Professor Thompson’s division of Gothic fiction into four types (Historical, Explained, Supernatural, and Ambiguous) does leave me with some reservations. I would argue that these categories are not sufficiently parallel and exclusive: “Historical” comprises considerable portions of the other three. And indeed, I am not sure thar my first concern would be to distinguish among Gothic tales in terms of their treatment of a “supernatural” component, significant though this is in dividing Lewis from Radcliffe, for example. Thompson does endorse the affective differentiation (originally drawn by Ann Radcliffe) between terror Gothic and horror Gothic, and I would be inclined to develop that approach. This might give us 1) Humorous treatments of the Gothic; 2) Suspense Gothic, works largely capitalizing on “terror” and the anticipation of dreadful events; 3) Shocking Gothic, works capitalizing on audience response to the horrific; and 4) Philosophical Gothic (a term Thompson actually uses), works [page 14:] self-consciously conveying a psychological or metaphysical message ranging from doubt to despair.

Yet another way of categorizing Gothic works is to focus on the author’s response to those fundamental existential questions which seem to underlie all but the most superficial Gothic works. Gothicism is closely related to the quasi-religious quests and search for transcendence characteristic of Romanticism. Both reject rationalism as inadequate, but where the Romantic tends to assume the glorious possibility of absolute knowledge, the Gothic expresses the ultimate “inscrutability” (in Thompson’s phrase) of our world. Gothic tends to remain mired in pain, doubt, and despair. What we have come to see in recent years is how closely related Gothic and Romantic are in genesis — the impulse behind both is essentially a quest for knowledge which would satisfy the needs previously fulfilled by religion. This somewhat grandiose view may seem remote from the routine bits of frisson literature from Blackwood’s illustrated in this collection. But when we ask what the dark tales of Balzac, Hawthorne, and Poe signify, we cannot well pretend that they do not draw heavily upon a popular literature generally treated with condescension. Qualitatively the difference is drastic, but thematically there is a good deal of common ground.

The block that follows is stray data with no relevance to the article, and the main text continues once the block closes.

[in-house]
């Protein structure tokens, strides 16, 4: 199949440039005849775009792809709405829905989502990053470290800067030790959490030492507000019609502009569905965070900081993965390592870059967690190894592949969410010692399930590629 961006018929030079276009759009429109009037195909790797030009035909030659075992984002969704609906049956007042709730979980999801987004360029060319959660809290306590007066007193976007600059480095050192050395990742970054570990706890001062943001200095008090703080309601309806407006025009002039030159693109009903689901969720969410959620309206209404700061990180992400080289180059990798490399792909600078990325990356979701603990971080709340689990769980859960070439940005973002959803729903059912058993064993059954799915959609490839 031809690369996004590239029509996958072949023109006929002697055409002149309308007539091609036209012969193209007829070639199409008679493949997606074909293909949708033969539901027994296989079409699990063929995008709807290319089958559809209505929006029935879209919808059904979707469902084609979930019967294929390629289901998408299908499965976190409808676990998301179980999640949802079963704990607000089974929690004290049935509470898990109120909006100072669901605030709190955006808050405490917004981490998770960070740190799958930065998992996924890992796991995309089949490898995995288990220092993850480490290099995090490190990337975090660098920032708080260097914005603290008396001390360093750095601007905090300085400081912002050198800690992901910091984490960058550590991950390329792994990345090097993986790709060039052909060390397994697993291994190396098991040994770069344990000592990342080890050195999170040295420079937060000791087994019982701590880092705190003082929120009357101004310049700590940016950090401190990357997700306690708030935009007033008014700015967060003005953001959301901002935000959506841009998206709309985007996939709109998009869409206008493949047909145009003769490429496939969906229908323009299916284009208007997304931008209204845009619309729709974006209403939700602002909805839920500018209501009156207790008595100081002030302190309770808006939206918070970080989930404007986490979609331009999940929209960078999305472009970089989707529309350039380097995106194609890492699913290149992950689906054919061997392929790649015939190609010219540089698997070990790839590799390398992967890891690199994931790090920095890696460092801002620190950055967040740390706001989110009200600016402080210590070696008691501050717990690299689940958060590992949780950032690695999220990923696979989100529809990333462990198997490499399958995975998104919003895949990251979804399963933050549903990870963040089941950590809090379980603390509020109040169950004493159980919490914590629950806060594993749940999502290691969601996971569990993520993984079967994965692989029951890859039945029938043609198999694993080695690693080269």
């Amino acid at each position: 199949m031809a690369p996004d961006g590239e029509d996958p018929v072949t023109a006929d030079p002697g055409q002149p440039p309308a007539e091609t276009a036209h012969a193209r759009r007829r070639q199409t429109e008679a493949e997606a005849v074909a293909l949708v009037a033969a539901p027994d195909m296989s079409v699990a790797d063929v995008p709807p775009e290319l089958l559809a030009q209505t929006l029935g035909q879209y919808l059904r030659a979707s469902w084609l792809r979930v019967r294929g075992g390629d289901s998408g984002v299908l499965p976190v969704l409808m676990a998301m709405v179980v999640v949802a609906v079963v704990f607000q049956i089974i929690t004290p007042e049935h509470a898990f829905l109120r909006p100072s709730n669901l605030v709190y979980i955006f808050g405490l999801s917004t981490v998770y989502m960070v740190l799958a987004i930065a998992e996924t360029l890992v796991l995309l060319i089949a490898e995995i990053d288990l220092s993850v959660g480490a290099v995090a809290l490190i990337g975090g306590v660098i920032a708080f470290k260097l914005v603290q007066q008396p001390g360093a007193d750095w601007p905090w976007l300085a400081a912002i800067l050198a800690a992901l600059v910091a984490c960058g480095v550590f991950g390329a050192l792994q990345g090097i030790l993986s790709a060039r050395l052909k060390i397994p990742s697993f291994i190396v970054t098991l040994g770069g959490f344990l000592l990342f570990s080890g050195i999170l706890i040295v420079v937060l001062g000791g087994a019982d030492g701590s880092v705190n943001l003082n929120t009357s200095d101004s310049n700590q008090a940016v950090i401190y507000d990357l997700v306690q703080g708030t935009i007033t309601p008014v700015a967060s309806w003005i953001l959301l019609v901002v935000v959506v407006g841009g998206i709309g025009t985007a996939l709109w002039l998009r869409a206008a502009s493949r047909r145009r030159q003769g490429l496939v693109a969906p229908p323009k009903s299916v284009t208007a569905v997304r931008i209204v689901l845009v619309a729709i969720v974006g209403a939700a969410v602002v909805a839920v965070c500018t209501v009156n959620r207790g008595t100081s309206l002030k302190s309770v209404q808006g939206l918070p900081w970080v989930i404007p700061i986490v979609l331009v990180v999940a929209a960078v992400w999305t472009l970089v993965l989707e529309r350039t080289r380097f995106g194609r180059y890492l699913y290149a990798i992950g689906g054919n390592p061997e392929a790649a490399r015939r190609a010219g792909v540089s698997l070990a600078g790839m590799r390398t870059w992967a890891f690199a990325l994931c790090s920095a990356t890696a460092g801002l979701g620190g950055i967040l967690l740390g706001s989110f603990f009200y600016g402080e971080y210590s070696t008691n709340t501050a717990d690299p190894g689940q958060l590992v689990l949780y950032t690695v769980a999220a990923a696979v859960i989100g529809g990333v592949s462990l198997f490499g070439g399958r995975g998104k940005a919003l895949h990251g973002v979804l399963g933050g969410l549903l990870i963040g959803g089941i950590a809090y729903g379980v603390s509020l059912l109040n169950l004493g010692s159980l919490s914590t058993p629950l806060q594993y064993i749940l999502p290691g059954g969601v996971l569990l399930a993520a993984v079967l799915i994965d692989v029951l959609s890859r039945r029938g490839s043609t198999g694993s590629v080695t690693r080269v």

Psychological aberration, the notion of man as helpless victim, the difficulty of comprehending human motives, lack of self-control — these are recurring subjects in the tales collected here. Two of the most common themes are loneliness and hostility to religion. A tale need not be particularly profound to make a telling comment. Tieck’s “The Fair-Haired Eckbert,” for example, uses fairy-tale simplicity to communicate a chilling sense of how little we know, and how alone we must always remain. Balzac’s “Elixir,” “a nihilistic artack on family, love, and religion” (p. 48), throws a disgusting view of our values in our faces and dares us to question our premises. Considering the short length of these tales, several of them possess a remarkable amount of psychological subtlety and insighr. Both Mary Shelley’s “Transformation” and Gautier’s “The Dead Lover” push on us a perception of the total content of the self which is the more disturbing the more we think about it.

The broad Gothic-Romantic context established in the Introduction is a good background for the tales. On psychology and Weltanschanung Thompson is very solid indeed. His concluding statement well sums up the crux of the matter. “The vision of human existence that emerges is one of despair over the inability of the mind ever to know anything, either about the reality of the world or about the mind itself — the central apprehension of the dark Romantic world view” (p. 54). This is what we need to remember if we are not to get bogged down in trappings and thrill value. Even a story like “The Fall of the House of Usher” can be read at very different levels. It is a fine chiller. Beyond that it can readily be viewed as an expression of a morbid state of mind. But to get the full impact and import, we must go further yet and ask what produces that state of mind, and what it implies. Professor Thompson’s introduction discreetly but firmly pushes the reader toward this broader view. On affective and generic matters the Introduction is sketchier — not that I mean this as a complaint. Too little study has yet been devoted to [column 2:] Gothic technique and how it can be used to work on the reader. Reading fifteen variegated tales in quick succession does help to make one aware of the differences imposed by narrative vantage point. Consider, for example, Hoffmann’s “Sandman,” which shifts from epistolary to third-person semi-omniscient narration midway through the tale — for good reasons. Or reflect on the difference between first- and third-person narration in the tales gathered here.

This volume should make a useful text in Romantics courses as well as in novel courses. Perhaps in some respects it does not fit our pigeonholes (what am I to do with Tieck, Hoffmann, Hawthorne, and Poe in my British novel survey?), but this fact is one of its principal virtues. More than a collection of chillers, this anthology is a highly readable selection of Gothic fictions which will repay our close attention both by themselves and in a number of broader contexts.

Robert D. Hume, Pennsylvania State University


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[S:0 - PSDR, 1980]